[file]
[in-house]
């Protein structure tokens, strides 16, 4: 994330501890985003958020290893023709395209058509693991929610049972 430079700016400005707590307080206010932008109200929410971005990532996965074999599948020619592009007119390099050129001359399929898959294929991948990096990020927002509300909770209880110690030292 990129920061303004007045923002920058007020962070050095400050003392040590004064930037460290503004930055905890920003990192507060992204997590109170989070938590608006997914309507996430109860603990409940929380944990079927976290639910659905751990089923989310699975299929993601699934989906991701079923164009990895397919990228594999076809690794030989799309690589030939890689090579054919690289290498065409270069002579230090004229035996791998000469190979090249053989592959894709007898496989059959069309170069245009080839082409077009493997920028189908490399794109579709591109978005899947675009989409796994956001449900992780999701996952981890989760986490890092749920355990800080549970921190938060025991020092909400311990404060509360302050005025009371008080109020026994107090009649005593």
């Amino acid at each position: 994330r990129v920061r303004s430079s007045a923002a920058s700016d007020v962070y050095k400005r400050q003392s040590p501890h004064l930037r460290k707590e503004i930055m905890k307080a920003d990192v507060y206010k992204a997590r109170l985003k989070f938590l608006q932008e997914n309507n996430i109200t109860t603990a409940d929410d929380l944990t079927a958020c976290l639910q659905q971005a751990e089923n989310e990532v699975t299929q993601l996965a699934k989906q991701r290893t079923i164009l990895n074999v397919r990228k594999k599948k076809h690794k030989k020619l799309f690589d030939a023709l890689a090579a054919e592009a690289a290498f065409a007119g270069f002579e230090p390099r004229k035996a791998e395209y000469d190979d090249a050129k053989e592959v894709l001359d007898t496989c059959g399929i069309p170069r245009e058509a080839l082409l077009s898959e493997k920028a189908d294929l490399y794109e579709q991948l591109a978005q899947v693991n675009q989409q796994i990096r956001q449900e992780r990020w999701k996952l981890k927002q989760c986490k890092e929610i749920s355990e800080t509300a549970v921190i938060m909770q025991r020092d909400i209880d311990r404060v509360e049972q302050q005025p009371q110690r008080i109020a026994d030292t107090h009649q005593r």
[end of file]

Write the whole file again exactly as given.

[in-house]
């Protein structure tokens, strides 16, 4: 994330501890985003958020290893023709395209058509693991929610049972 430079700016400005707590307080206010932008109200929410971005990532996965074999599948020619592009007119390099050129001359399929898959294929991948990096990020927002509300909770209880110690030292 990129920061303004007045923002920058007020962070050095400050003392040590004064930037460290503004930055905890920003990192507060992204997590109170989070938590608006997914309507996430109860603990409940929380944990079927976290639910659905751990089923989310699975299929993601699934989906991701079923164009990895397919990228594999076809690794030989799309690589030939890689090579054919690289290498065409270069002579230090004229035996791998000469190979090249053989592959894709007898496989059959069309170069245009080839082409077009493997920028189908490399794109579709591109978005899947675009989409796994956001449900992780999701996952981890989760986490890092749920355990800080549970921190938060025991020092909400311990404060509360302050005025009371008080109020026994107090009649005593």
């Amino acid at each position: 994330r990129v920061r303004s430079s007045a923002a920058s700016d007020v962070y050095k400005r400050q003392s040590p501890h004064l930037r460290k707590e503004i930055m905890k307080a920003d990192v507060y206010k992204a997590r109170l985003k989070f938590l608006q932008e997914n309507n996430i109200t109860t603990a409940d929410d929380l944990t079927a958020c976290l639910q659905q971005a751990e089923n989310e990532v699975t299929q993601l996965a699934k989906q991701r290893t079923i164009l990895n074999v397919r990228k594999k599948k076809h690794k030989k020619l799309f690589d030939a023709l890689a090579a054919e592009a690289a290498f065409a007119g270069f002579e230090p390099r004229k035996a791998e395209y000469d190979d090249a050129k053989e592959v894709l001359d007898t496989c059959g399929i069309p170069r245009e058509a080839l082409l077009s898959e493997k920028a189908d294929l490399y794109e579709q991948l591109a978005q899947v693991n675009q989409q796994i990096r956001q449900e992780r990020w999701k996952l981890k927002q989760c986490k890092e929610i749920s355990e800080t509300a549970v921190i938060m909770q025991r020092d909400i209880d311990r404060v509360e049972q302050q005025p009371q110690r008080i109020a026994d030292t107090h009649q005593r």